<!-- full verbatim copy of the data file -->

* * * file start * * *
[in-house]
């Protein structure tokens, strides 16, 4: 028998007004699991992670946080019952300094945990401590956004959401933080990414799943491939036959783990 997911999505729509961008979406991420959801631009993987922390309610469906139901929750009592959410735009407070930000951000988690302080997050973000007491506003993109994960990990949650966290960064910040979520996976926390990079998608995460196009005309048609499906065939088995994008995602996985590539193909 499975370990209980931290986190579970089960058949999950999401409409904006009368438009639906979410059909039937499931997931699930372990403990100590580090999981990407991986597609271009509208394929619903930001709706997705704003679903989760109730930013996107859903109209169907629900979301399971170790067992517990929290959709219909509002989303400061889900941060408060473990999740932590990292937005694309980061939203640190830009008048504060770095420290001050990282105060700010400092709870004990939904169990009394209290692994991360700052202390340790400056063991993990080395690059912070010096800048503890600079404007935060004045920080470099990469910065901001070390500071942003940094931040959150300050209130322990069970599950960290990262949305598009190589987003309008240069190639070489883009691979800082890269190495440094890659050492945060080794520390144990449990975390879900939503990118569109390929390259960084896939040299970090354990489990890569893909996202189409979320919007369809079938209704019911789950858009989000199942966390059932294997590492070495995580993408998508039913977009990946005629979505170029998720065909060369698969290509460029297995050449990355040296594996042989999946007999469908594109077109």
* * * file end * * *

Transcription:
[in-house]
């Protein structure tokens, strides 16, 4: 028998007004699991992670946080019952300094945990401590956004959401933080990414799943491939036959783990 997911999505729509961008979406991420959801631009993987922390309610469906139901929750009592959410735009407070930000951000988690302080997050973000007491506003993109994960990990949650966290960064910040979520996976926390990079998608995460196009005309048609499906065939088995994008995602996985590539193909 499975370990209980931290986190579970089960058949999950999401409409904006009368438009639906979410059909039937499931997931699930372990403990100590580090999981990407991986597609271009509208394929619903930001709706997705704003679903989760109730930013996107859903109209169907629900979301399971170790067992517990929290959709219909509002989303400061889900941060408060473990999740932590990292937005694309980061939203640190830009008048504060770095420290001050990282105060700010400092709870004990939904169990009394209290692994991360700052202390340790400056063991993990080395690059912070010096800048503890600079404007935060004045920080470099990469910065901001070390500071942003940094931040959150300050209130322990069970599950960290990262949305598009190589987003309008240069190639070489883009691979800082890269190495440094890659050492945060080794520390144990449990975390879900939503990118569109390929390259960084896939040299970090354990489990890569893909996202189409979320919007369809079938209704019911789950858009989000199942966390059932294997590492070495995580993408998508039913977009990946005629979505170029998720065909060369698969290509460029297995050449990355040296594996042989999946007999469908594109077109």